Those who are not brethren, who are not children of light, but children of darkness, associating with the brethren, must be dealt with along the lines of the Divine direction laid down in Matthew 18:15-17. We may not take any measures not Scriptural. This is the only method.

We have seen great machines running with great precision and very little commotion. The parts are dwelling together in unity; all are working in perfect order, because they are well put together. They could not fall together, or there would be merely a rattling. The family of God are like a great machine. The setting of the members in the Body is under the supervision of the great Engineer, who brings them into the spirit of harmony, through the impartation of His own Spirit.

The working of a new engine or other machine is very slow at first, because there is a certain amount of friction engendered when the parts begin to move. So when the engineer finds that there is friction in any of the parts, he puts on a little lubricating oil, and thus prevents injury. When the parts are worn smooth, there is little danger of friction. So with the members of the Body of Christ. When they are new in the Body we must expect some friction, and then we should exercise more of the Spirit of the Lord. And we should be very sure of our own spirit, of our own intention.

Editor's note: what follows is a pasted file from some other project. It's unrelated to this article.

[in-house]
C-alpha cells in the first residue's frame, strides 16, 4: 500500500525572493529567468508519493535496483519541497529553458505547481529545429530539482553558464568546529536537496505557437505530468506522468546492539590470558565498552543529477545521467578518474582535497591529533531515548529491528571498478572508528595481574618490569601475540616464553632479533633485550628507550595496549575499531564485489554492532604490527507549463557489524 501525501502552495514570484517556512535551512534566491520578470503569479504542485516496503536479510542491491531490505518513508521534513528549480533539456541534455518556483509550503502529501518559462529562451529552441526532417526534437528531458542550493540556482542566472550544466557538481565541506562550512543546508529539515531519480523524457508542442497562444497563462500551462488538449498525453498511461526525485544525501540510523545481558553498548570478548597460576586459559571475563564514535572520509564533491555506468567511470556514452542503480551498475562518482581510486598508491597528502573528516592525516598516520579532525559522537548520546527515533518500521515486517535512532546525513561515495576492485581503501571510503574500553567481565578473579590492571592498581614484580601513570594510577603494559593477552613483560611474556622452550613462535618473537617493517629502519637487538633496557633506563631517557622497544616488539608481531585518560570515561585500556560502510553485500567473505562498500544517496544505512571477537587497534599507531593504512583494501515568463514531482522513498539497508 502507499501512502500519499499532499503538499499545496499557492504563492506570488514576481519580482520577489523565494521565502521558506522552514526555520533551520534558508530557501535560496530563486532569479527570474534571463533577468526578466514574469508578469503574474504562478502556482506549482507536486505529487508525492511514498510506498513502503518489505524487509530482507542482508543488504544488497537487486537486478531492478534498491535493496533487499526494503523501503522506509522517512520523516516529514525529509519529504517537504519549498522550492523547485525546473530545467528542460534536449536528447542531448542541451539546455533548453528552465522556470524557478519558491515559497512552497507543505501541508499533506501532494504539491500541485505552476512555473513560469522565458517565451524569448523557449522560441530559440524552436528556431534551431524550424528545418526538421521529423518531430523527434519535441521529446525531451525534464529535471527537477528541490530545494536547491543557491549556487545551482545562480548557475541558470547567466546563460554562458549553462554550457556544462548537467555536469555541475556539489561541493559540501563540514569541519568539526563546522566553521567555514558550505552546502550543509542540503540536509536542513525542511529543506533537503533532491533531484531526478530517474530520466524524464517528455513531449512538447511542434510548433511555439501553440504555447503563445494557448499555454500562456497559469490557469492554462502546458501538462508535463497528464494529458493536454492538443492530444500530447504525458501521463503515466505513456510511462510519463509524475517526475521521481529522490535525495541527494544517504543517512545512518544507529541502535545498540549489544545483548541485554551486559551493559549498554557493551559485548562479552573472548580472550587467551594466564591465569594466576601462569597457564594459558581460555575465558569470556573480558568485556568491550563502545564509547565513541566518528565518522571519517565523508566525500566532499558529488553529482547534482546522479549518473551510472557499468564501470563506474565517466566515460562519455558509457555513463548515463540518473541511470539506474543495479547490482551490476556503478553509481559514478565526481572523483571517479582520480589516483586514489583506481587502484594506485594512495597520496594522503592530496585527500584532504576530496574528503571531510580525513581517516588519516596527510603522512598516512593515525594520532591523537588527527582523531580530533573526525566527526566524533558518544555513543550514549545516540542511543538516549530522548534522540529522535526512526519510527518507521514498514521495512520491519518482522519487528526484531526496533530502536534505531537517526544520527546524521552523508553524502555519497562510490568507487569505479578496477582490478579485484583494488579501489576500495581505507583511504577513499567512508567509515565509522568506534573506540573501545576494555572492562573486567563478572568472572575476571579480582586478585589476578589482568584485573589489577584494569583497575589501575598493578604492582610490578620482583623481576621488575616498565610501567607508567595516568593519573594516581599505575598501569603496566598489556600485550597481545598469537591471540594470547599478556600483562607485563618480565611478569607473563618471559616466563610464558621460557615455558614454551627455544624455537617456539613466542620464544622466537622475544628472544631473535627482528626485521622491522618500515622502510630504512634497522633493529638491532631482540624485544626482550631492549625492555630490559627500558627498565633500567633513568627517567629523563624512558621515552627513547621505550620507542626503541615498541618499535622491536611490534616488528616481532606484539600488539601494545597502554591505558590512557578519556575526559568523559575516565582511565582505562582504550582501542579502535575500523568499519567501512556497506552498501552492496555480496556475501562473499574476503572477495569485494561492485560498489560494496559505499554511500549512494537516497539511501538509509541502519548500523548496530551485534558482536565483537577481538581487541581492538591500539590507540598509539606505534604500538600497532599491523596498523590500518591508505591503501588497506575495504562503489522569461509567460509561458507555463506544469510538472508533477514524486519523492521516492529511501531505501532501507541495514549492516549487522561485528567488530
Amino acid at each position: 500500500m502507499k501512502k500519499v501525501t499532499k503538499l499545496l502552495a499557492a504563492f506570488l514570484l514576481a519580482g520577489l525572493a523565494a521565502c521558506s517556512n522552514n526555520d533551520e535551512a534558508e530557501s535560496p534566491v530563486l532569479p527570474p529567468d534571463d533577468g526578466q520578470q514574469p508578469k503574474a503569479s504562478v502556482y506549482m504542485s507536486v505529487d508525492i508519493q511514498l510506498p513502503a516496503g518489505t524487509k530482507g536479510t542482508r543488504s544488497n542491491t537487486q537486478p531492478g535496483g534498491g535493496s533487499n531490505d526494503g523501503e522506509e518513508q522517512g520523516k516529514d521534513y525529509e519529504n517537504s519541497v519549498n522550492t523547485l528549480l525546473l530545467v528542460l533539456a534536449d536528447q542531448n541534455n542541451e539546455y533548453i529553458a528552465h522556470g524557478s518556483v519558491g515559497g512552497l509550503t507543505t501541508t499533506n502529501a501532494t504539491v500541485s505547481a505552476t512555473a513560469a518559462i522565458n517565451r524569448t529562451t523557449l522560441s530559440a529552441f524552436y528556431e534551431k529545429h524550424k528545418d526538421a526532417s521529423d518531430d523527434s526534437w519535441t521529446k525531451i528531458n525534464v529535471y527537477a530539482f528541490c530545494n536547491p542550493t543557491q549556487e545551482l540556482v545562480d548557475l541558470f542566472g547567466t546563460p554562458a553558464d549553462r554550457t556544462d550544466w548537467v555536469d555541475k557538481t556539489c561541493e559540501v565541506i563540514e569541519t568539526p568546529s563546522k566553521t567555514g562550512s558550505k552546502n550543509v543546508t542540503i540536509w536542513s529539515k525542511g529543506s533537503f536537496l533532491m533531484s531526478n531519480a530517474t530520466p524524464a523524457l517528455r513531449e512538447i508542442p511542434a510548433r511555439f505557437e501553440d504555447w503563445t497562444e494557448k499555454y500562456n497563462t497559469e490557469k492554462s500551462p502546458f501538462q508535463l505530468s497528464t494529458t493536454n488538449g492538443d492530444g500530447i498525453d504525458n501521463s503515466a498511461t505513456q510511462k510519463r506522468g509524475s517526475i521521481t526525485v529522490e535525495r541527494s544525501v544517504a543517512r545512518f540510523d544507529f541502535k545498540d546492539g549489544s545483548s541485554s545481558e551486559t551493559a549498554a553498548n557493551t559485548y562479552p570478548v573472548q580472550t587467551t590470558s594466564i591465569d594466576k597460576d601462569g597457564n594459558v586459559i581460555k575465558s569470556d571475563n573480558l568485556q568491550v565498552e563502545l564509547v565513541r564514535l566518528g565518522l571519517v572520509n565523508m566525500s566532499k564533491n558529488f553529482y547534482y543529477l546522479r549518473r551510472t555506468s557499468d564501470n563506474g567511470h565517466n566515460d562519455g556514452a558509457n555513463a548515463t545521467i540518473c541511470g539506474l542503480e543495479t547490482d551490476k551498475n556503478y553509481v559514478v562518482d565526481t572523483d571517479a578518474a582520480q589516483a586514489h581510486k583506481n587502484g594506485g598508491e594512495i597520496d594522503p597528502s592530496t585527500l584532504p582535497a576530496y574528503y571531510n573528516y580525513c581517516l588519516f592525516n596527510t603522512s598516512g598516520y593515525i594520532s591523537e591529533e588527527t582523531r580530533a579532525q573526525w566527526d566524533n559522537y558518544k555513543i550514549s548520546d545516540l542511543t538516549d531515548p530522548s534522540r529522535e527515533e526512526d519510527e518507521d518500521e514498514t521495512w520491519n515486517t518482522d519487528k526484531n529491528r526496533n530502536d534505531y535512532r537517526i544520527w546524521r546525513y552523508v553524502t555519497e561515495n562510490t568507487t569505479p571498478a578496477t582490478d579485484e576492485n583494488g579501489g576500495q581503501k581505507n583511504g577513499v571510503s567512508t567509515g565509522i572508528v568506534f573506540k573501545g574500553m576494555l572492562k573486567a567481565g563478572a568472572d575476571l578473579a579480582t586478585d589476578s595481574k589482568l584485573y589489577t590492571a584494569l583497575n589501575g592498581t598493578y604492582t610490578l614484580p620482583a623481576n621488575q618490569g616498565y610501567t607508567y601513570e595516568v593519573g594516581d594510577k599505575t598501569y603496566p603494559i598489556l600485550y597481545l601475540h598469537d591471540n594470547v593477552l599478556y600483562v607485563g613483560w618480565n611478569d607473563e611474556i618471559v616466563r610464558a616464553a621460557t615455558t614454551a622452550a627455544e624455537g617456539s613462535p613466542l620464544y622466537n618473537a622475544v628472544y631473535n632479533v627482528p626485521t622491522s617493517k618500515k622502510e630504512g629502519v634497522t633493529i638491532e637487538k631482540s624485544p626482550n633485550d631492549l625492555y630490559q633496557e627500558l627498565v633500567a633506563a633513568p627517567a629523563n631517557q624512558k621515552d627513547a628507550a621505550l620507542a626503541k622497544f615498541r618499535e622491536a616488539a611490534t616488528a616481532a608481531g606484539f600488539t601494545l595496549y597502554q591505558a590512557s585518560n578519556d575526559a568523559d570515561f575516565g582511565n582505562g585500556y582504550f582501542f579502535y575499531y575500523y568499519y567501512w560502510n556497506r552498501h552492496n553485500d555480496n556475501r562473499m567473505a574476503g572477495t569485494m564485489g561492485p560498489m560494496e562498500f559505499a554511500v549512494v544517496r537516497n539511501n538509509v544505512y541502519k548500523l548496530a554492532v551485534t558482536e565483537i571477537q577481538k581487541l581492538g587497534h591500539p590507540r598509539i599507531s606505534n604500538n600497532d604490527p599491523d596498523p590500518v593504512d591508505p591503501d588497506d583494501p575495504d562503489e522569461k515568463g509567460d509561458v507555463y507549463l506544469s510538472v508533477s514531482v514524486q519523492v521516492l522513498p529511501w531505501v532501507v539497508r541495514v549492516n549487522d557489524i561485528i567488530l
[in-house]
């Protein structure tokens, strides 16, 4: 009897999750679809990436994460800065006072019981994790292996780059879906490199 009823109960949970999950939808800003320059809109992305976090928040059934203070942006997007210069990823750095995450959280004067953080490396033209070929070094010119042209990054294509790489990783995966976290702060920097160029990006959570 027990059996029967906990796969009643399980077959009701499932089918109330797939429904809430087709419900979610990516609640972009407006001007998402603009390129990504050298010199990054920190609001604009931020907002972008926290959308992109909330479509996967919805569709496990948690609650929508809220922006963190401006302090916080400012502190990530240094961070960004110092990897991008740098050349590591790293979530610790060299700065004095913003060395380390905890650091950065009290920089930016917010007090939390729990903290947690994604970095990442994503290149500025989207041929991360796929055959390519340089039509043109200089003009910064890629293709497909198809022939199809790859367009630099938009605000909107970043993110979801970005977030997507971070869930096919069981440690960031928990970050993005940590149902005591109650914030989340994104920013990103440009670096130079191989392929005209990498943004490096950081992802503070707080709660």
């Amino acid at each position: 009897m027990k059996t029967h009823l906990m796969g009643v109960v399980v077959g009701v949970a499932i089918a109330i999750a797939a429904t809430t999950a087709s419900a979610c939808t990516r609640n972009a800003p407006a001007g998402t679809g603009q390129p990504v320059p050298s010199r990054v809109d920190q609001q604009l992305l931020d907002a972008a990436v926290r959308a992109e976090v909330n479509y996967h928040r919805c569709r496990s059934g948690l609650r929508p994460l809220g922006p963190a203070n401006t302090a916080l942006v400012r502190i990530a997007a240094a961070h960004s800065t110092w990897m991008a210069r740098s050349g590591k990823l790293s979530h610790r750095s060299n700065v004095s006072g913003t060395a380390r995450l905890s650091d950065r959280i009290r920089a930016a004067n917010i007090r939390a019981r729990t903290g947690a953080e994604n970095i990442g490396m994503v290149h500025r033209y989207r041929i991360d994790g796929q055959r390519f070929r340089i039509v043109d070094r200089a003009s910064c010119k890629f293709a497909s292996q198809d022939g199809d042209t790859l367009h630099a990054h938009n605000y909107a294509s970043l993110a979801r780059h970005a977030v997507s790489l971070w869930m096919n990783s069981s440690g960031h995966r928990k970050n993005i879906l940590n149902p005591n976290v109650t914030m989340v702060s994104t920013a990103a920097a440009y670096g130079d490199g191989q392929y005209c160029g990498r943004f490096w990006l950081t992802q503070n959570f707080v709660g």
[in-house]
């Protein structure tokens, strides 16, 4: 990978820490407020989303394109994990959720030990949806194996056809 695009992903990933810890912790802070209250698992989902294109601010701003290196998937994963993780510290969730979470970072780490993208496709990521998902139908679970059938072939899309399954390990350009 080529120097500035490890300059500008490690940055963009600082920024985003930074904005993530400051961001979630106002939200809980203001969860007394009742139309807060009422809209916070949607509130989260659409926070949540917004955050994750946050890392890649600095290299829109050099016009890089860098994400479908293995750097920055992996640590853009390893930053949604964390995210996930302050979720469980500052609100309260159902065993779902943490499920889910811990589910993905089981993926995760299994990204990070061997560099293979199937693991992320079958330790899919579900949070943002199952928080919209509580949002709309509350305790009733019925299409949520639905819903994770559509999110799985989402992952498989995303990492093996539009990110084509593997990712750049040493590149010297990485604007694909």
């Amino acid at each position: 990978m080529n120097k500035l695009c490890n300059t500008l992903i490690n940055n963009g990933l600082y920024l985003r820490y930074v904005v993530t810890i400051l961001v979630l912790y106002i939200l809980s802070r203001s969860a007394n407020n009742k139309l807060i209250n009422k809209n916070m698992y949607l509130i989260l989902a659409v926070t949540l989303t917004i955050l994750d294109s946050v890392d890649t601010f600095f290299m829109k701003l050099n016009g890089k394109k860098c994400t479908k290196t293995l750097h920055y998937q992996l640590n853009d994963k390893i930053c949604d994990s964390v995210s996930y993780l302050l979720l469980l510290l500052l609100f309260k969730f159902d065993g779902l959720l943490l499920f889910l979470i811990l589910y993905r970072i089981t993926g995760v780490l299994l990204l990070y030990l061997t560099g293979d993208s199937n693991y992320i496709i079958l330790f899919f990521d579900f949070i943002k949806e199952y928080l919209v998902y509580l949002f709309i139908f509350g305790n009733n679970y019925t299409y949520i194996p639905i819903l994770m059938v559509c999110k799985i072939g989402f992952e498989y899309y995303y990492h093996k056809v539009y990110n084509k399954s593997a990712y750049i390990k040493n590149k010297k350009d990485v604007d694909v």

Even if the one causing friction should not be of the Body, even if he were a stranger—no part of the machine

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to which he is attaching himself—there would be all the more need of oil. We should, therefore, remember that no matter how well developed each member may be, he will need the Holy Spirit. If we find any member unendurable, we should go to the Lord in prayer and ask for more of His Spirit, that we may exercise more patience and more brotherly-kindness in dealing with that one. So shall we be pleasing to the Lord, and helpful in building one another up and in doing good unto all men, especially to the Household of Faith.


— May 1, 1913 —